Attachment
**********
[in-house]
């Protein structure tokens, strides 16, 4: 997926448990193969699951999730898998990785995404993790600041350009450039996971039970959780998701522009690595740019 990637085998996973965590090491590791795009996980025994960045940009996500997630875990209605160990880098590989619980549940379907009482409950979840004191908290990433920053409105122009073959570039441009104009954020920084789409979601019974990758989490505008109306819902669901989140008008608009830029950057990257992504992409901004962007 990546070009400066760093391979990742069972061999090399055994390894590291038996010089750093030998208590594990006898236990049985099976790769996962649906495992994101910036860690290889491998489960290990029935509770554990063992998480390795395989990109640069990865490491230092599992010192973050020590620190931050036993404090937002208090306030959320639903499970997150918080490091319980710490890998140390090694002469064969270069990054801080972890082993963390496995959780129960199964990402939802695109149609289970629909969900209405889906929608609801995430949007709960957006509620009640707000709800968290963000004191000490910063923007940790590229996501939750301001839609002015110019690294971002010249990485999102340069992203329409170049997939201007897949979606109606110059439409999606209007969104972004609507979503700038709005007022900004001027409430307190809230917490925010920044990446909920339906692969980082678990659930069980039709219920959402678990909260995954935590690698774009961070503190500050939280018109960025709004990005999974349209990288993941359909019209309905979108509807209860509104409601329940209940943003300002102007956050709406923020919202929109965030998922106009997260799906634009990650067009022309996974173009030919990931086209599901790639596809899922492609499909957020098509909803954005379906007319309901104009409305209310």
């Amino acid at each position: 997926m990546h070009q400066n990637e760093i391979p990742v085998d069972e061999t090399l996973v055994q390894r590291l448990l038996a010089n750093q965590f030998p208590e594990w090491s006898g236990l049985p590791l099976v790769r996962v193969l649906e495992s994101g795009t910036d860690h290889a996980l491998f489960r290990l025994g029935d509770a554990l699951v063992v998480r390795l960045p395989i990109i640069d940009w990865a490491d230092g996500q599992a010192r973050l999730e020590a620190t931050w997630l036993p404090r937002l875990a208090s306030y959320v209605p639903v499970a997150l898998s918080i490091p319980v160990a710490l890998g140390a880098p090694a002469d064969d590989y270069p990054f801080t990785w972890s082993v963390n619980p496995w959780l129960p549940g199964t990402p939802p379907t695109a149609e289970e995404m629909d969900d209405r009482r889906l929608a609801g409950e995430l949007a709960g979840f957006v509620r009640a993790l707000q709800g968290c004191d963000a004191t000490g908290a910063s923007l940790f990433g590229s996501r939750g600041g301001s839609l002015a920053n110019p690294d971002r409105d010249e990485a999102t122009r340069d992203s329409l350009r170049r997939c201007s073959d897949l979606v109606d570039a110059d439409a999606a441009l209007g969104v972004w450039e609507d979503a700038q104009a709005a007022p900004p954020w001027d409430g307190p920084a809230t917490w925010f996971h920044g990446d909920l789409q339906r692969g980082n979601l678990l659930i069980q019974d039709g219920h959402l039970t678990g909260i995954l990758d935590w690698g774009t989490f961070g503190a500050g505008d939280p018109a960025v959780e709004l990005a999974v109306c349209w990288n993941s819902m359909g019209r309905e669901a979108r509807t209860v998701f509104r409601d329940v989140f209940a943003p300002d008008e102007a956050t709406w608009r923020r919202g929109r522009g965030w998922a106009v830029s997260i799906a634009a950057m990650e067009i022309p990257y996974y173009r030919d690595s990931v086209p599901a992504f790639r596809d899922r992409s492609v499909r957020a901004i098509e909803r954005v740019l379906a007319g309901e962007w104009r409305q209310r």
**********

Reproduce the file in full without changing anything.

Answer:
[in-house]
């Protein structure tokens, strides 16, 4: 997926448990193969699951999730898998990785995404993790600041350009450039996971039970959780998701522009690595740019 990637085998996973965590090491590791795009996980025994960045940009996500997630875990209605160990880098590989619980549940379907009482409950979840004191908290990433920053409105122009073959570039441009104009954020920084789409979601019974990758989490505008109306819902669901989140008008608009830029950057990257992504992409901004962007 990546070009400066760093391979990742069972061999090399055994390894590291038996010089750093030998208590594990006898236990049985099976790769996962649906495992994101910036860690290889491998489960290990029935509770554990063992998480390795395989990109640069990865490491230092599992010192973050020590620190931050036993404090937002208090306030959320639903499970997150918080490091319980710490890998140390090694002469064969270069990054801080972890082993963390496995959780129960199964990402939802695109149609289970629909969900209405889906929608609801995430949007709960957006509620009640707000709800968290963000004191000490910063923007940790590229996501939750301001839609002015110019690294971002010249990485999102340069992203329409170049997939201007897949979606109606110059439409999606209007969104972004609507979503700038709005007022900004001027409430307190809230917490925010920044990446909920339906692969980082678990659930069980039709219920959402678990909260995954935590690698774009961070503190500050939280018109960025709004990005999974349209990288993941359909019209309905979108509807209860509104409601329940209940943003300002102007956050709406923020919202929109965030998922106009997260799906634009990650067009022309996974173009030919990931086209599901790639596809899922492609499909957020098509909803954005379906007319309901104009409305209310």
């Amino acid at each position: 997926m990546h070009q400066n990637e760093i391979p990742v085998d069972e061999t090399l996973v055994q390894r590291l448990l038996a010089n750093q965590f030998p208590e594990w090491s006898g236990l049985p590791l099976v790769r996962v193969l649906e495992s994101g795009t910036d860690h290889a996980l491998f489960r290990l025994g029935d509770a554990l699951v063992v998480r390795l960045p395989i990109i640069d940009w990865a490491d230092g996500q599992a010192r973050l999730e020590a620190t931050w997630l036993p404090r937002l875990a208090s306030y959320v209605p639903v499970a997150l898998s918080i490091p319980v160990a710490l890998g140390a880098p090694a002469d064969d590989y270069p990054f801080t990785w972890s082993v963390n619980p496995w959780l129960p549940g199964t990402p939802p379907t695109a149609e289970e995404m629909d969900d209405r009482r889906l929608a609801g409950e995430l949007a709960g979840f957006v509620r009640a993790l707000q709800g968290c004191d963000a004191t000490g908290a910063s923007l940790f990433g590229s996501r939750g600041g301001s839609l002015a920053n110019p690294d971002r409105d010249e990485a999102t122009r340069d992203s329409l350009r170049r997939c201007s073959d897949l979606v109606d570039a110059d439409a999606a441009l209007g969104v972004w450039e609507d979503a700038q104009a709005a007022p900004p954020w001027d409430g307190p920084a809230t917490w925010f996971h920044g990446d909920l789409q339906r692969g980082n979601l678990l659930i069980q019974d039709g219920h959402l039970t678990g909260i995954l990758d935590w690698g774009t989490f961070g503190a500050g505008d939280p018109a960025v959780e709004l990005a999974v109306c349209w990288n993941s819902m359909g019209r309905e669901a979108r509807t209860v998701f509104r409601d329940v989140f209940a943003p300002d008008e102007a956050t709406w608009r923020r919202g929109r522009g965030w998922a106009v830029s997260i799906a634009a950057m990650e067009i022309p990257y996974y173009r030919d690595s990931v086209p599901a992504f790639r596809d899922r992409s492609v499909r957020a901004i098509e909803r954005v740019l379906a007319g309901e962007w104009r409305q209310r």